—Mary Morris, author of The Jazz Palace
“At once a page-turner that leaves you holding your breath, and a gorgeous meditation on love and family. Cruel Beautiful World had me in its thrall from start to finish.”
—J. Courtney Sullivan, author of The Engagements
“Cruel Beautiful World is a stunning novel about life, real life, the sort in which mistakes can bring unfair consequences and family loyalty is a source of tremendous grace. Leavitt is a magician at creating unforgettable characters, and the two sisters at the heart of this tale will stay with me in all their complicated humanity. A brave book, and a powerfully moving one.”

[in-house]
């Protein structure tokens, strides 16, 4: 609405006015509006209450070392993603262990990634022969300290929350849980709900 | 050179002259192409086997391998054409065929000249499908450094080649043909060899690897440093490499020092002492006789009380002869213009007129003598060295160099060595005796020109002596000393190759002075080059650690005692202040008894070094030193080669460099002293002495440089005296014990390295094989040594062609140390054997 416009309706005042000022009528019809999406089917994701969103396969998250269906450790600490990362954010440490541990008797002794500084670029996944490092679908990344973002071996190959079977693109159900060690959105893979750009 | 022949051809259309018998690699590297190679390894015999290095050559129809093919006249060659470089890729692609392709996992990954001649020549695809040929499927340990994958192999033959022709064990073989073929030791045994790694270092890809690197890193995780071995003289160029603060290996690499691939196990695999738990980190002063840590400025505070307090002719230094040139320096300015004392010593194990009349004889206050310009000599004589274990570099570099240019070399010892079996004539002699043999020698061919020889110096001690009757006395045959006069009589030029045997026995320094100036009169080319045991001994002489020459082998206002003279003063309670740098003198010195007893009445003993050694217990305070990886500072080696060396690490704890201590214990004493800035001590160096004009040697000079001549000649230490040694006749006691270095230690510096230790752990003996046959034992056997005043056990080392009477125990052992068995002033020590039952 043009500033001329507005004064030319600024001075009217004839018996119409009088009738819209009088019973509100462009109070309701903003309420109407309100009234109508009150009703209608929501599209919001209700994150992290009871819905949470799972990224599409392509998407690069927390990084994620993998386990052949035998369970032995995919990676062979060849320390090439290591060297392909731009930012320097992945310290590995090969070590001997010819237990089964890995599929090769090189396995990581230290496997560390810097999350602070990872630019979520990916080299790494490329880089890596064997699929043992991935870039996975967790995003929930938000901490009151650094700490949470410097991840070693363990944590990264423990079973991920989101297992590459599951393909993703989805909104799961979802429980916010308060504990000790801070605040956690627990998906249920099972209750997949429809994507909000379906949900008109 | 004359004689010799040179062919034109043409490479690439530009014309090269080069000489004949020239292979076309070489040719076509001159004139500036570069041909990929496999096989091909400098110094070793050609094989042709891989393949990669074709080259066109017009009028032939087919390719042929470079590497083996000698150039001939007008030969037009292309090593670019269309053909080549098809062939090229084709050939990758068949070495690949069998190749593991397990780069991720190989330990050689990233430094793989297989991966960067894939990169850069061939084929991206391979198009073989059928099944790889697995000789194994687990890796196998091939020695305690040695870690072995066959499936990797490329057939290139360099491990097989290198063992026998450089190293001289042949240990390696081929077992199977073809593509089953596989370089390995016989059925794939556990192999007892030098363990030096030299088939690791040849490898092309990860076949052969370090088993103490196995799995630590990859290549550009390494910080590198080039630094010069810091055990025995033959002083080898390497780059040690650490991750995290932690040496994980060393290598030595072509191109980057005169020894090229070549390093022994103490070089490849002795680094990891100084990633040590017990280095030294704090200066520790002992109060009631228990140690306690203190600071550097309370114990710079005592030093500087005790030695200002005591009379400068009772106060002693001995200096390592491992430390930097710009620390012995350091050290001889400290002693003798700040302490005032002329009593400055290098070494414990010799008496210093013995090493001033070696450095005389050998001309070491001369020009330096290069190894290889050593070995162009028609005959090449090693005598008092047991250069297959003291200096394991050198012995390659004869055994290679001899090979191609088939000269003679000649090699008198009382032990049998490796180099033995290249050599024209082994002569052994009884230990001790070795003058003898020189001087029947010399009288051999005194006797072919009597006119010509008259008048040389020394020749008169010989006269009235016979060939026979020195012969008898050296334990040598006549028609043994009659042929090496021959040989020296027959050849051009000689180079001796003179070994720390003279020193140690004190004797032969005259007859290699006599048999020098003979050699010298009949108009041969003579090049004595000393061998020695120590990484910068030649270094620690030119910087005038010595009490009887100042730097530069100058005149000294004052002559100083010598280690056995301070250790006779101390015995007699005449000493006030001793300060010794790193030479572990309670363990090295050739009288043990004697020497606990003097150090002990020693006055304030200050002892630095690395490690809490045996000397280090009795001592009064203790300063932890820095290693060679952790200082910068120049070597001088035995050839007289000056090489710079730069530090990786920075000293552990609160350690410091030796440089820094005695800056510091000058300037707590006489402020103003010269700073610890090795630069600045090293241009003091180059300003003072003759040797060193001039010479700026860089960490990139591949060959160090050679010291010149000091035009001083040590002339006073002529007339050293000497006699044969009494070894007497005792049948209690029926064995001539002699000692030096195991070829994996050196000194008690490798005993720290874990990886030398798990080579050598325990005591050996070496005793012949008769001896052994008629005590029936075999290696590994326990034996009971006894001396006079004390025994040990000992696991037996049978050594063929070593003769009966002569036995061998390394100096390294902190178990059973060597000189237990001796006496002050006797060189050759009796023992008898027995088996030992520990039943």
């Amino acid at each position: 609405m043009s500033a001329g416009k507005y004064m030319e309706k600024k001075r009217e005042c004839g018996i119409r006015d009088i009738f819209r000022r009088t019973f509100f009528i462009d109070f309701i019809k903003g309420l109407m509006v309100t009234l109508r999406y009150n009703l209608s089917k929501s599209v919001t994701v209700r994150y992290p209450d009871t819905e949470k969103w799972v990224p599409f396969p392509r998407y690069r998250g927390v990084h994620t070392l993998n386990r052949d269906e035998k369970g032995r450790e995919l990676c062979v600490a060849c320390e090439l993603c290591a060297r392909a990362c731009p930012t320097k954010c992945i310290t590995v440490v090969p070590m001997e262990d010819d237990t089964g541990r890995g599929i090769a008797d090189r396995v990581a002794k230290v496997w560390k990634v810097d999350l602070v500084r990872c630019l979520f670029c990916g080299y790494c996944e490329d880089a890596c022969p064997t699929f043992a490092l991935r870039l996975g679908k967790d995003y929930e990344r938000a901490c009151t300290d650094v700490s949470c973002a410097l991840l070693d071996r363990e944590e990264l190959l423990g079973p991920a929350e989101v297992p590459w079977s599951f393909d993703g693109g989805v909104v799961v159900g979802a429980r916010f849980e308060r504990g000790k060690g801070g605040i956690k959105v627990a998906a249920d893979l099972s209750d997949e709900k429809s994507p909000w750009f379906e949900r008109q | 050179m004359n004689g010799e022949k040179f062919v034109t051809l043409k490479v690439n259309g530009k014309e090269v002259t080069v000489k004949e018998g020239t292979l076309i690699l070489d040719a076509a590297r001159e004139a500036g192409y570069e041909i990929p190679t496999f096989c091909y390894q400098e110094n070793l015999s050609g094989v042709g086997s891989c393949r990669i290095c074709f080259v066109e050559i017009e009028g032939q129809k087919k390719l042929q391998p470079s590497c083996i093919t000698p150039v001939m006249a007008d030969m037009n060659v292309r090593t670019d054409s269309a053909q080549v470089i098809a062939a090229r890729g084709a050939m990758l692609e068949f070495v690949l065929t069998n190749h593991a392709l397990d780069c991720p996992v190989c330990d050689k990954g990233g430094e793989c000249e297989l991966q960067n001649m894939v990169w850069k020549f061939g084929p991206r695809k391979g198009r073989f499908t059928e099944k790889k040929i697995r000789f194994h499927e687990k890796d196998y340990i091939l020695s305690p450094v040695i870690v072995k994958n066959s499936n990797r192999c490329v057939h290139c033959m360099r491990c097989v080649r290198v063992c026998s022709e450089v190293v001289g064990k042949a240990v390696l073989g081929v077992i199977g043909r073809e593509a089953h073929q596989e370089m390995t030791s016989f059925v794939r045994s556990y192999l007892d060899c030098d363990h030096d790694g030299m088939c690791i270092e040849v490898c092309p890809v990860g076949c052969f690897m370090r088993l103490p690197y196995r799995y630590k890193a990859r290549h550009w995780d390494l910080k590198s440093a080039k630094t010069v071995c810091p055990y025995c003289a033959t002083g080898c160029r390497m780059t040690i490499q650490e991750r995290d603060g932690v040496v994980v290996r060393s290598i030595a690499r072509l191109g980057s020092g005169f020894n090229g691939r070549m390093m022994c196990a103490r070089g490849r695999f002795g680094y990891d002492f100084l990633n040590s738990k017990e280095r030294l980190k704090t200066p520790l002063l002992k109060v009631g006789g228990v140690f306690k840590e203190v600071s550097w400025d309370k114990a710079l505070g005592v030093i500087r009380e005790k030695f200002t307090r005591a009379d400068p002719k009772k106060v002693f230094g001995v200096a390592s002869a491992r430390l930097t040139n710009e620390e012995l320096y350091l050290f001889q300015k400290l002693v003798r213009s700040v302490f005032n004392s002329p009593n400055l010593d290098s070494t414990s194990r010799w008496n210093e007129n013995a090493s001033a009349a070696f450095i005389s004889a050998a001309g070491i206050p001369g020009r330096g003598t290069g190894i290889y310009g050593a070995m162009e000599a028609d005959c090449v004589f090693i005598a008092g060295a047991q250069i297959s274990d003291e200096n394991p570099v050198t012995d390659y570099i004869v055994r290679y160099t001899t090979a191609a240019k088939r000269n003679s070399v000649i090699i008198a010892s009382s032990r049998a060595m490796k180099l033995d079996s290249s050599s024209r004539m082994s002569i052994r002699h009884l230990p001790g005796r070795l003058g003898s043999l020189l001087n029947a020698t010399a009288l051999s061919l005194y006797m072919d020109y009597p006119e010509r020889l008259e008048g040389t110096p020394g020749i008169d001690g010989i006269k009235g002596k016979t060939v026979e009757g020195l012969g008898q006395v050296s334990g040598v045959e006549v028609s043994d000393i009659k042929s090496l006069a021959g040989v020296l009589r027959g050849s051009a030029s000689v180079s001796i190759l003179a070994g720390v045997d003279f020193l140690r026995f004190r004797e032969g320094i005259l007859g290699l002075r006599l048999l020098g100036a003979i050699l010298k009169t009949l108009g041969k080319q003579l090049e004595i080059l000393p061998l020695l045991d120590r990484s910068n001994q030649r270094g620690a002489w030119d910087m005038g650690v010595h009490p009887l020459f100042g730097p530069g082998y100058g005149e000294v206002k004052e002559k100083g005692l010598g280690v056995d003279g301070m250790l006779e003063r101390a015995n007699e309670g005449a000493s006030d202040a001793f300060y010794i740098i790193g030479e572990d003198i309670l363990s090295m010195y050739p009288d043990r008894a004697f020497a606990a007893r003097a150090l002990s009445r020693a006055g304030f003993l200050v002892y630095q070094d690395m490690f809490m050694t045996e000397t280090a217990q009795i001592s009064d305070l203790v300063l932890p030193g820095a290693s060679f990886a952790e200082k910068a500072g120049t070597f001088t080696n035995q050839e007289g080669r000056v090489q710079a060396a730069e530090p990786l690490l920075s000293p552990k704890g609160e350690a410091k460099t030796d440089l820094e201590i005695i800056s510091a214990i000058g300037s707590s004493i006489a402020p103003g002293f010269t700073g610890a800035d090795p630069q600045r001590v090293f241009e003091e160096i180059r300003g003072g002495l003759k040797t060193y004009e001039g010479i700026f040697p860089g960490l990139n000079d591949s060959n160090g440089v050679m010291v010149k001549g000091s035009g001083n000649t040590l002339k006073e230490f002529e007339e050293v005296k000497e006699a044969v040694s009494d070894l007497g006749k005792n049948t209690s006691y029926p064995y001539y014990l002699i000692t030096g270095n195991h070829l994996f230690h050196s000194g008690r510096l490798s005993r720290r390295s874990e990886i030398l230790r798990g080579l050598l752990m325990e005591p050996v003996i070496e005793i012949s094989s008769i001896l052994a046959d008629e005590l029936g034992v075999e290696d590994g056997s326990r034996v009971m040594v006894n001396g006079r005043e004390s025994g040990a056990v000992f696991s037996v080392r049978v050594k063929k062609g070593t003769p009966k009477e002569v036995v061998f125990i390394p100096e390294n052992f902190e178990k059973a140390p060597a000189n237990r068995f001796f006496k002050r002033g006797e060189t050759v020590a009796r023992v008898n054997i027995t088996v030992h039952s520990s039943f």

—Robin Black, author of Life Drawing
“Fierce and tender at once, Cruel Beautiful World flames with the sweetness of new love, smolders with bitter regret, and burns with all the mistakes in between. Peopled with gorgeously flawed characters, Caroline Leavitt's newest novel is a wonder of triumph and tragedy.”
—Miranda Beverly-Whittemore, New York Times bestselling author of Bittersweet and June
Algonquin Books, 9781616207373, 384pp.
Publication Date: August 8, 2017
About the Author
Conversation Starters from ReadingGroupChoices.com
1. Why do you think Leavitt called this novel Cruel Beautiful World? How does the title relate to the themes of her novel?
2. Leavitt’s novel is told from the points of view of five characters: Charlotte, Lucy, Iris, Patrick, and William. Why do you think Leavitt chose this way of telling the story, and how would the novel have been different if she had taken a different approach, such as a third-person omniscient point of view?